Annecy and the Lake

My trip to Annecy was short and sweet.

My host during my stay in Geneva (between the municipalities of Troinex and Plan-les-Ouates), a truly lovely and inspirational woman and my first cousin twice removed, drove me to Annecy for a half-day trip. We took the scenic route: rolling hills the color green all flora seems after a rain—verdure among which were nestled small, isolated collections of homes—and a medieval bridge no longer used, white and unlike anything I’d seen, like the drawbridge to a castle (retroactively trying to determine what it was, I’m supposing it was Pont de la Caille).

Coming into Annecy, we passed beds of pink and white flowers in the middle of roundabouts and parked next to Parc Charles Bosson, in which beautifully landscaped beds of flowers were filled with fringed tulips, white and purple pansies, white anemones, and white flowers with yellow pollen centers that looked as though they would feel like clouds when touched.

Lake Annecy is thought to be one of the world’s most gorgeous lakes, and this is why: its color is like that of no other lake—not like that of the lakes on the German-Austrian border, a shiny gray-blue as if their water filled pools of obsidian, nor like that of Lake Geneva, a deep, pure blue (Évian, the town from where the bottled water comes, sits on Lake Geneva). It’s more like the aquamarine of a Monet painting, only clear, as opposed to a beautiful mess. The water catches and holds the sunlight, at the time subdued by clouds, allowing it to transpire from its surface only in shimmers with the rippling of the water.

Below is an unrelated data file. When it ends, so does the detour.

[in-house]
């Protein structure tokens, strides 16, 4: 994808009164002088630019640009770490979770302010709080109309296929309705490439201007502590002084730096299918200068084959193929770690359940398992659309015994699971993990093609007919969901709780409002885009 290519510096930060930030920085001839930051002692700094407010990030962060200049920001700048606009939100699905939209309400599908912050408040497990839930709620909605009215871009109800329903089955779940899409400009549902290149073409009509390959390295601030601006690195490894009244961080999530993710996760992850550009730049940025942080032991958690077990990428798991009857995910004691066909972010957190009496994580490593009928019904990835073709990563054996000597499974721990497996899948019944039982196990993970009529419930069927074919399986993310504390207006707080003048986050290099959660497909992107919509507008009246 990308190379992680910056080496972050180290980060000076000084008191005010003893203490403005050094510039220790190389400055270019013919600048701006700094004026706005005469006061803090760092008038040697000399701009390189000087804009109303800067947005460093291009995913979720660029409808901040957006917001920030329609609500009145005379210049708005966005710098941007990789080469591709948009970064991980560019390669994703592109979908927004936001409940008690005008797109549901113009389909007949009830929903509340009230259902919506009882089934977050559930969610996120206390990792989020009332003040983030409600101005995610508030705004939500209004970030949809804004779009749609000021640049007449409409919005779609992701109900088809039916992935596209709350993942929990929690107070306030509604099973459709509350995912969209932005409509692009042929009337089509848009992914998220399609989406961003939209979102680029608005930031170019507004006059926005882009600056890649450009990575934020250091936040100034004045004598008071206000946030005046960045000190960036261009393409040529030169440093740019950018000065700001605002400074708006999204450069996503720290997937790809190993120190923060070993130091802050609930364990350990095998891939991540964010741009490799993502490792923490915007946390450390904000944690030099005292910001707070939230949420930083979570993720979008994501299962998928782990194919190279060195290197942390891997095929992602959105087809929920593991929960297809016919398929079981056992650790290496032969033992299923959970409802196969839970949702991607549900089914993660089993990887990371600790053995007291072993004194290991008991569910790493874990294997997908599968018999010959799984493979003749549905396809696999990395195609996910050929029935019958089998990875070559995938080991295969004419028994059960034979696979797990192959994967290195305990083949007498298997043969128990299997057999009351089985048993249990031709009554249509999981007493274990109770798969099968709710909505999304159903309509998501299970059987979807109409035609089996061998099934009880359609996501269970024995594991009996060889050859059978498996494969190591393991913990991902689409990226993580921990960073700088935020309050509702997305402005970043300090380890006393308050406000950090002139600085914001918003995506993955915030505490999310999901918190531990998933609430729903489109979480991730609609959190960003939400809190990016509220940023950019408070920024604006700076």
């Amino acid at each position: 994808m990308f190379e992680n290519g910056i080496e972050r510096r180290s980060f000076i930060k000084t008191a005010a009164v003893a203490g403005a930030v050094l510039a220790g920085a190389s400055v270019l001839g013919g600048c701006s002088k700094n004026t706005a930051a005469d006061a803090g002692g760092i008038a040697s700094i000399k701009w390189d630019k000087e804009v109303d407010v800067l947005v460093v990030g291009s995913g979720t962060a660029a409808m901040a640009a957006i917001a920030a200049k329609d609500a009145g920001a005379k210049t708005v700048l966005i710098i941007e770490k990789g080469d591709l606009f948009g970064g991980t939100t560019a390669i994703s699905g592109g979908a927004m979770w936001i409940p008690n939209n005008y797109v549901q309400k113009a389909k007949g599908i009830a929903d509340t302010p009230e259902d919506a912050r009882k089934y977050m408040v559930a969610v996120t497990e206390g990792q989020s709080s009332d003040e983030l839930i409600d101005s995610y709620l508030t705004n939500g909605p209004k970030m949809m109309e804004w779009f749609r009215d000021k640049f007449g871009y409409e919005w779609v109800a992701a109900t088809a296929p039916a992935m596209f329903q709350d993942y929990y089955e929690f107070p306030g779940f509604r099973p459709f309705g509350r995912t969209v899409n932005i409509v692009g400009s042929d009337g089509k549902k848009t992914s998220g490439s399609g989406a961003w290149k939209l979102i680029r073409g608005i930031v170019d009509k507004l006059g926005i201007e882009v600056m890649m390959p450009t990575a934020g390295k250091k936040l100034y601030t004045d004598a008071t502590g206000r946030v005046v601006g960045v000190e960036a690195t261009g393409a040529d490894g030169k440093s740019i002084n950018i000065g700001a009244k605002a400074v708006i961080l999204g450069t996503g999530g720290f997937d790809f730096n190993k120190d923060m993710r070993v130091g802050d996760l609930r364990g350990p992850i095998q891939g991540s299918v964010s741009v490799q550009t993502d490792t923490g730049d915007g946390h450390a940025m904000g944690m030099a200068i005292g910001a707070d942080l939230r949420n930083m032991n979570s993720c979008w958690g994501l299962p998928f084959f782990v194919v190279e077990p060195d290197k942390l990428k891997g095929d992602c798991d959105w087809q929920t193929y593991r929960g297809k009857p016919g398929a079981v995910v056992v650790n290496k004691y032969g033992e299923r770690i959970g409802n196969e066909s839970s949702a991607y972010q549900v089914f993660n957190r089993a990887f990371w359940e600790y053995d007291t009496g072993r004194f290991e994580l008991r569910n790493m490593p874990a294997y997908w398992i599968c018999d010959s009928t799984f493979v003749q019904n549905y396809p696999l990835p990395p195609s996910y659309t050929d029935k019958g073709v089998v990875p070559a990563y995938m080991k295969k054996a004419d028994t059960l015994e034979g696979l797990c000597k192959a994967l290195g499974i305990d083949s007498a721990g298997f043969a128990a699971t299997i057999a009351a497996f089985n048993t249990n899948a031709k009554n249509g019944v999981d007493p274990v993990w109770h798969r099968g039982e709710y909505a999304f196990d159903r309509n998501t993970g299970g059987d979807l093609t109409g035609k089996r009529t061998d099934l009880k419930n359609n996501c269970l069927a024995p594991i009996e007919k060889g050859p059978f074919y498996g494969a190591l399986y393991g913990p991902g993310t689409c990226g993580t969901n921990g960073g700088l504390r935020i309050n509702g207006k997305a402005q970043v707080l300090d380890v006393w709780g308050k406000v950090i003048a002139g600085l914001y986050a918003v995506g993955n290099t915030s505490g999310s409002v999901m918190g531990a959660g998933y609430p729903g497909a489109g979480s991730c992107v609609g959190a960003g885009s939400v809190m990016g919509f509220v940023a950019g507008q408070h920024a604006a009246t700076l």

Into the lake dip shady trees, their broad leaves made greener by the light of the water, while pedal boats float near a dock, waiting for summer. Across the lake, on forested mountains, sit half-clouds. They look like snow.

We walked along the lake into Annecy and between the canopies of the morning’s farmer’s market in the rain. Winding through people, umbrellas, and vendors quickly trying to pack up their goods, we walked alongside canals and flower boxes of poppies drooping under the weight of raindrops. The rain becoming heavier, we sat for tea and crêpes, and when we had finished, the sky had brightened. We walked back along the lake, now even more crystalline.